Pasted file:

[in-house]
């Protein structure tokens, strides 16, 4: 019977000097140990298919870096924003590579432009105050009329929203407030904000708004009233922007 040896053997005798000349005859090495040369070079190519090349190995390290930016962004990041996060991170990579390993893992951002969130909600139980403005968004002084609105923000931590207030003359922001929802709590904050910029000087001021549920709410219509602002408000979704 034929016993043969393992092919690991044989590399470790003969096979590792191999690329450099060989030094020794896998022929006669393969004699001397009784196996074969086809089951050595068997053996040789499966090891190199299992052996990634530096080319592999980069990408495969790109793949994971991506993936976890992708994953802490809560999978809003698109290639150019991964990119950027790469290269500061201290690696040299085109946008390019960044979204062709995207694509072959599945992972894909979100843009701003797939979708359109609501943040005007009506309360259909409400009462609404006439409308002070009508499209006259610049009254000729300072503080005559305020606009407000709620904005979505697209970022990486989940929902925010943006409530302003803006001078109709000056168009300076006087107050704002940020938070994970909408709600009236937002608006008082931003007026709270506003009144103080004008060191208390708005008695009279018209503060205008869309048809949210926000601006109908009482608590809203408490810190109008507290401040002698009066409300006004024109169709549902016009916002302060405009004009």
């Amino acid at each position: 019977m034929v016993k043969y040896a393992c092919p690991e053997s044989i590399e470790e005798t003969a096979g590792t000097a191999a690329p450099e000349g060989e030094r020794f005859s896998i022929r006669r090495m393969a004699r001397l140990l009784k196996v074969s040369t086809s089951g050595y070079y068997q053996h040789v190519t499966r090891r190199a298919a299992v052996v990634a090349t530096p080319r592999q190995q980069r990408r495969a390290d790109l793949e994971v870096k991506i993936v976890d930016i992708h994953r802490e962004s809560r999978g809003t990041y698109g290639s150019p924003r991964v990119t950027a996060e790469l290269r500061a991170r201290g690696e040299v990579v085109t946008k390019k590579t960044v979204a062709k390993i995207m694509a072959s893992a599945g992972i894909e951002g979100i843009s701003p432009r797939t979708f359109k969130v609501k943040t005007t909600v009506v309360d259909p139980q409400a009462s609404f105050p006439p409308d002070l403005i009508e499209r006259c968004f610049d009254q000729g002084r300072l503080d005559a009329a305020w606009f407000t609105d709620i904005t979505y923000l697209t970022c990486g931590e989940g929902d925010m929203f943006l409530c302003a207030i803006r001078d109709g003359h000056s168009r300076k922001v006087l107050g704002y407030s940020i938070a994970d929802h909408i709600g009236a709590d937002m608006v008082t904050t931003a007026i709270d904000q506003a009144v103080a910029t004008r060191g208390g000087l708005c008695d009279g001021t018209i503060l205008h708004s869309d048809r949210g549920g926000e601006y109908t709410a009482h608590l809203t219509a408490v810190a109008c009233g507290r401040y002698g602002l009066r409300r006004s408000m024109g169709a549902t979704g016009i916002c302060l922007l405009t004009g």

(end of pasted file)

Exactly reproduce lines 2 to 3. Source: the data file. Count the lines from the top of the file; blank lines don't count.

């Protein structure tokens, strides 16, 4: 019977000097140990298919870096924003590579432009105050009329929203407030904000708004009233922007 040896053997005798000349005859090495040369070079190519090349190995390290930016962004990041996060991170990579390993893992951002969130909600139980403005968004002084609105923000931590207030003359922001929802709590904050910029000087001021549920709410219509602002408000979704 034929016993043969393992092919690991044989590399470790003969096979590792191999690329450099060989030094020794896998022929006669393969004699001397009784196996074969086809089951050595068997053996040789499966090891190199299992052996990634530096080319592999980069990408495969790109793949994971991506993936976890992708994953802490809560999978809003698109290639150019991964990119950027790469290269500061201290690696040299085109946008390019960044979204062709995207694509072959599945992972894909979100843009701003797939979708359109609501943040005007009506309360259909409400009462609404006439409308002070009508499209006259610049009254000729300072503080005559305020606009407000709620904005979505697209970022990486989940929902925010943006409530302003803006001078109709000056168009300076006087107050704002940020938070994970909408709600009236937002608006008082931003007026709270506003009144103080004008060191208390708005008695009279018209503060205008869309048809949210926000601006109908009482608590809203408490810190109008507290401040002698009066409300006004024109169709549902016009916002302060405009004009």
């Amino acid at each position: 019977m034929v016993k043969y040896a393992c092919p690991e053997s044989i590399e470790e005798t003969a096979g590792t000097a191999a690329p450099e000349g060989e030094r020794f005859s896998i022929r006669r090495m393969a004699r001397l140990l009784k196996v074969s040369t086809s089951g050595y070079y068997q053996h040789v190519t499966r090891r190199a298919a299992v052996v990634a090349t530096p080319r592999q190995q980069r990408r495969a390290d790109l793949e994971v870096k991506i993936v976890d930016i992708h994953r802490e962004s809560r999978g809003t990041y698109g290639s150019p924003r991964v990119t950027a996060e790469l290269r500061a991170r201290g690696e040299v990579v085109t946008k390019k590579t960044v979204a062709k390993i995207m694509a072959s893992a599945g992972i894909e951002g979100i843009s701003p432009r797939t979708f359109k969130v609501k943040t005007t909600v009506v309360d259909p139980q409400a009462s609404f105050p006439p409308d002070l403005i009508e499209r006259c968004f610049d009254q000729g002084r300072l503080d005559a009329a305020w606009f407000t609105d709620i904005t979505y923000l697209t970022c990486g931590e989940g929902d925010m929203f943006l409530c302003a207030i803006r001078d109709g003359h000056s168009r300076k922001v006087l107050g704002y407030s940020i938070a994970d929802h909408i709600g009236a709590d937002m608006v008082t904050t931003a007026i709270d904000q506003a009144v103080a910029t004008r060191g208390g000087l708005c008695d009279g001021t018209i503060l205008h708004s869309d048809r949210g549920g926000e601006y109908t709410a009482h608590l809203t219509a408490v810190a109008c009233g507290r401040y002698g602002l009066r409300r006004s408000m024109g169709a549902t979704g016009i916002c302060l922007l405009t004009g």